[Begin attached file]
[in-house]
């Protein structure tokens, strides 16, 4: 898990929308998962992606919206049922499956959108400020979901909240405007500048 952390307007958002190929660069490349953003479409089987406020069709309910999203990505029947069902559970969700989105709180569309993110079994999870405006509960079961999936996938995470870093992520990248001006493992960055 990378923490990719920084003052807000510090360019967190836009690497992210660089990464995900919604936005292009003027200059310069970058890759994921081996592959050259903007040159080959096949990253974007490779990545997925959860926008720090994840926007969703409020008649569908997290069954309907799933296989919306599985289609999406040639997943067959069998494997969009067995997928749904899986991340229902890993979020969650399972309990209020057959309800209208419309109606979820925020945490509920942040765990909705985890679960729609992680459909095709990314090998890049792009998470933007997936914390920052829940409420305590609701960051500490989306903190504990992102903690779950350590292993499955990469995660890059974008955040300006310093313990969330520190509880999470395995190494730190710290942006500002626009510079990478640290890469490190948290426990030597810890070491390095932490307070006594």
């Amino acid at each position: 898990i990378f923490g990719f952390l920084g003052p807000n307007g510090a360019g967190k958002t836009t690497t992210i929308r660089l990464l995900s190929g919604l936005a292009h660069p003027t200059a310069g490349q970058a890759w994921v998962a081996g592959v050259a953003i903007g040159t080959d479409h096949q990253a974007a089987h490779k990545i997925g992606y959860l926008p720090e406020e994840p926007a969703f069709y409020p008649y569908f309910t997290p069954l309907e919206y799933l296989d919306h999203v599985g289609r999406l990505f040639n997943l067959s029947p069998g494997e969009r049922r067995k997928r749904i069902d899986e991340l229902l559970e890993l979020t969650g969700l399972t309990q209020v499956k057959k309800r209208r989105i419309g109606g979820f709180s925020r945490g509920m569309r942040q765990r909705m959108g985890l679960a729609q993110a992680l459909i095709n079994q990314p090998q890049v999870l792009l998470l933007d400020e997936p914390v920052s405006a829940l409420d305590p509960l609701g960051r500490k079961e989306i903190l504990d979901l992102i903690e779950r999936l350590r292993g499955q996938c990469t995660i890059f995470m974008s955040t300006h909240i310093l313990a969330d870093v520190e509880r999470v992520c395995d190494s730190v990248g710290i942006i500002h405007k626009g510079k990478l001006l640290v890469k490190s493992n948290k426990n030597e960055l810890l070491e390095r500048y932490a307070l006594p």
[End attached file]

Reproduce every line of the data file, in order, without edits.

[in-house]
């Protein structure tokens, strides 16, 4: 898990929308998962992606919206049922499956959108400020979901909240405007500048 952390307007958002190929660069490349953003479409089987406020069709309910999203990505029947069902559970969700989105709180569309993110079994999870405006509960079961999936996938995470870093992520990248001006493992960055 990378923490990719920084003052807000510090360019967190836009690497992210660089990464995900919604936005292009003027200059310069970058890759994921081996592959050259903007040159080959096949990253974007490779990545997925959860926008720090994840926007969703409020008649569908997290069954309907799933296989919306599985289609999406040639997943067959069998494997969009067995997928749904899986991340229902890993979020969650399972309990209020057959309800209208419309109606979820925020945490509920942040765990909705985890679960729609992680459909095709990314090998890049792009998470933007997936914390920052829940409420305590609701960051500490989306903190504990992102903690779950350590292993499955990469995660890059974008955040300006310093313990969330520190509880999470395995190494730190710290942006500002626009510079990478640290890469490190948290426990030597810890070491390095932490307070006594």
């Amino acid at each position: 898990i990378f923490g990719f952390l920084g003052p807000n307007g510090a360019g967190k958002t836009t690497t992210i929308r660089l990464l995900s190929g919604l936005a292009h660069p003027t200059a310069g490349q970058a890759w994921v998962a081996g592959v050259a953003i903007g040159t080959d479409h096949q990253a974007a089987h490779k990545i997925g992606y959860l926008p720090e406020e994840p926007a969703f069709y409020p008649y569908f309910t997290p069954l309907e919206y799933l296989d919306h999203v599985g289609r999406l990505f040639n997943l067959s029947p069998g494997e969009r049922r067995k997928r749904i069902d899986e991340l229902l559970e890993l979020t969650g969700l399972t309990q209020v499956k057959k309800r209208r989105i419309g109606g979820f709180s925020r945490g509920m569309r942040q765990r909705m959108g985890l679960a729609q993110a992680l459909i095709n079994q990314p090998q890049v999870l792009l998470l933007d400020e997936p914390v920052s405006a829940l409420d305590p509960l609701g960051r500490k079961e989306i903190l504990d979901l992102i903690e779950r999936l350590r292993g499955q996938c990469t995660i890059f995470m974008s955040t300006h909240i310093l313990a969330d870093v520190e509880r999470v992520c395995d190494s730190v990248g710290i942006i500002h405007k626009g510079k990478l001006l640290v890469k490190s493992n948290k426990n030597e960055l810890l070491e390095r500048y932490a307070l006594p």